ERB Book Reviews
Edgar Rice Burroughs book reviews from fans like you.
Tarzan and the Foreign Legion
Reviewed by: Bruce Bozarth 1998-01-23
Just finished rereading Tarzan and the Foreign Legion. Haven't cracked that one in close to 37 years.
Always remembered it as being a favorite of the series--and that probably hasn't changed with this reading, yet I do note that the Tarzan of the "last" book is quite a different fellow than the character described in the first 6.
Clayton's casual attitude toward death and murder has not changed. He continues to hunt red meat, but on more than one occasion chose to hunt with firearms rather than knife or rope (which was not part of his arsenal in this outing). He prefers slitting throats with a knife, though bow and arrow, rifles and pistols are also used.
Clayton (this name was used far more frequently than Tarzan) also proved to be quite omnivorous in this book. Significant fruit consumption as well as rice.
But, after this read, I find that Tarzan was not the star of the novel at all--it was the American way, the doughboy banter, and war sentiment which stole the show.
There are many instances of wording which appears in this novel that do not sound or feel like ERB's previous works "day was breaking so dawn kicked the covers off and got out of bed" (close recall of working...not verifying from the text as I compose this). Other instances regard the conversations between Bum Bumnovich and Shrimp Rosetti. These two archetype GIs of WWII have such varied and amusing conversations that I imagine that ERB, who traveled extensively as a war correspondent early in the war, probably overheard similar banter between soldiers and sailors and either transcribed or recalled the commentaries for inclusion in this work. We do know that he kept extensive diaries of his travels, though I do not know if these diaries have ever been made available to test this supposition.
The version I have is a Ballantine PB 1964. I have not read the book version from 1947 so I do not have a point of comparison to make much of the following thought: Though the war time propoganda exists (kill Japs. kill enemy. vicious inhuman enemy) there is only one racially derogatory description of the foe--and it is the same description that nearly all war movies made during the conflict used: bandy legged, short, buck-toothed and wearing horn-rimmed glasses and always ready to lop off a head with a sword and a few phrases regarding monkey-men early in the manuscript. Whether this edition has been bowlderized or not, it is not a racist piece on any level.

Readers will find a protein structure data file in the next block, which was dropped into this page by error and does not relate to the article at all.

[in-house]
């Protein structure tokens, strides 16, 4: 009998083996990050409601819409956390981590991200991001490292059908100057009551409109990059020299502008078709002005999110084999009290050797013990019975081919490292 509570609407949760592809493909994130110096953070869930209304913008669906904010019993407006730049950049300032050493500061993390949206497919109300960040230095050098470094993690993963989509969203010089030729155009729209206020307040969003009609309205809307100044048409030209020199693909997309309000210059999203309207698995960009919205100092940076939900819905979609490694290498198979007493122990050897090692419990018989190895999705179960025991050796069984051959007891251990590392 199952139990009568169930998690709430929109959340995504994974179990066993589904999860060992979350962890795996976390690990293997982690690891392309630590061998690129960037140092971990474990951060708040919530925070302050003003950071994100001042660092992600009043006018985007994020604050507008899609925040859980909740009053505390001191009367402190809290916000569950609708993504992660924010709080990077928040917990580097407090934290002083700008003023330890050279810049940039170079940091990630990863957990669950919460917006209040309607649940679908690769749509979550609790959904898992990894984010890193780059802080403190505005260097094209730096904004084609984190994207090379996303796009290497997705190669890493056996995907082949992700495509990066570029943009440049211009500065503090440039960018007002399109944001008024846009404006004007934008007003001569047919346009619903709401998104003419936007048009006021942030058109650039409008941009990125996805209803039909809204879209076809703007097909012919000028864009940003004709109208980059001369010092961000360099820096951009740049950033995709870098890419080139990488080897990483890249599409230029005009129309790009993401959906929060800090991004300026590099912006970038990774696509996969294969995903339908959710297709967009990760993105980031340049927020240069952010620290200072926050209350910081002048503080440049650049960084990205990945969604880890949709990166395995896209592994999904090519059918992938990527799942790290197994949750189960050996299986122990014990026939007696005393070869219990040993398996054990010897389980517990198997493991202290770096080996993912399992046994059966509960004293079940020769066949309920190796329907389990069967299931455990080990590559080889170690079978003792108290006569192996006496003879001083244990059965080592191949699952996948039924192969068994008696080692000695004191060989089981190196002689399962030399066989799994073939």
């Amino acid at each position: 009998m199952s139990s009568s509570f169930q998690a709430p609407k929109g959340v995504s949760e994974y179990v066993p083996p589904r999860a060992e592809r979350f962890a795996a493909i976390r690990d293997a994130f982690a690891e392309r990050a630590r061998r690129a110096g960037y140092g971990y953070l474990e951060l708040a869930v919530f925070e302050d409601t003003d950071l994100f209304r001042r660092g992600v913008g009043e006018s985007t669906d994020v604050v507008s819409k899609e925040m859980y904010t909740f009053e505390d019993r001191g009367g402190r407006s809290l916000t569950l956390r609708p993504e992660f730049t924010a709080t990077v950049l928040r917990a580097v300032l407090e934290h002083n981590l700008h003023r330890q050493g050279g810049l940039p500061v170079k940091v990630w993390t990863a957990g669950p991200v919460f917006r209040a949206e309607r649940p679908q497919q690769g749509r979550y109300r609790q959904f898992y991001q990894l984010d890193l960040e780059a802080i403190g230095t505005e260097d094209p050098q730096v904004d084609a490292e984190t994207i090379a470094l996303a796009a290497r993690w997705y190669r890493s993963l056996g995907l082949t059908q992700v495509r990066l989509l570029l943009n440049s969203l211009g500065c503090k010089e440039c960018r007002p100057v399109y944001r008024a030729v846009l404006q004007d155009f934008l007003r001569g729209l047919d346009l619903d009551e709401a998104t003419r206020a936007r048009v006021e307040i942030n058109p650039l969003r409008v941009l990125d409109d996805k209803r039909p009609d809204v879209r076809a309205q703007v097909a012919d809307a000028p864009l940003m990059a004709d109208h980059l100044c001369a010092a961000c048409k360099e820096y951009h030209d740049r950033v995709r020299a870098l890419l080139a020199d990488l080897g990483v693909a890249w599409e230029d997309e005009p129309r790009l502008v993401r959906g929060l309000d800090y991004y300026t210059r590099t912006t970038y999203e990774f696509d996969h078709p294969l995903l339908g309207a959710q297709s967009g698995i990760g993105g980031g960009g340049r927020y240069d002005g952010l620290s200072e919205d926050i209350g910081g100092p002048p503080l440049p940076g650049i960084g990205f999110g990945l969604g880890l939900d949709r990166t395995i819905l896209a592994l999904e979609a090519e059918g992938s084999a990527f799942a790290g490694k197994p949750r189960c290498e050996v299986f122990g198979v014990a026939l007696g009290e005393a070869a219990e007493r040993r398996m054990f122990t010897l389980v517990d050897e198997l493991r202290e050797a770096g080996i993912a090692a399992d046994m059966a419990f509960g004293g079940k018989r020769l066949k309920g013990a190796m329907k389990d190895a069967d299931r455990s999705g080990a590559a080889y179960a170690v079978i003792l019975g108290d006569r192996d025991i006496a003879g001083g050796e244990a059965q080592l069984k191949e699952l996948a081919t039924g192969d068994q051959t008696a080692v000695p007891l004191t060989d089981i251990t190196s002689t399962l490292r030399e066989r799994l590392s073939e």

As regards Tarzan's duality there's little evidence of it. The character becomes a beast only in personal battle with a lion, an orangutan and two pythons. It is indicated he prefers jungle solitude over civilization, but when he is alone in the jungle he thinks and acts as a man, not a beast. What is interesting to note is the normally taciturn Tarzan of over-blown legend is a veritable chatterbox in this outing. His rank as RAF colonel makes him the superior officer and his jungle training makes him the superior warrior and he's not bashful about taking charge, giving commands, or even having pleasant conversation with the members of his group.
There is one conflict regarding Tarzan's personality as presented to the reader. Clayton early professes to have no hate toward anyone, not even the Japanese which are simply "the enemy," yet when Lucas is thought dead Tarzan deliberately follows a beaten and fleeing Japanese patrol to exact revenge and is not satisfied until 10 men have been ambushed and slaughtered by rifle fire and bow and arrow. Later, when he learns Lucas will live, he says "Whatever happens from this point on, you have already been avenged." This is in contradiction to Clayton's statement that he only killed for revenge once, to avenge Kala, whereas readers of all the Tarzan stories know that the ape man has embarked on several vendettas of long term and high body count (Tarzan 1-6 and the WWI era stories most prominently).
For all the minor inconsistencies which make it difficult to pinpoint who Tarzan the character is instead of Tarzan the way the author wants to present him, this is still one of my favorites of the Tarzan tales.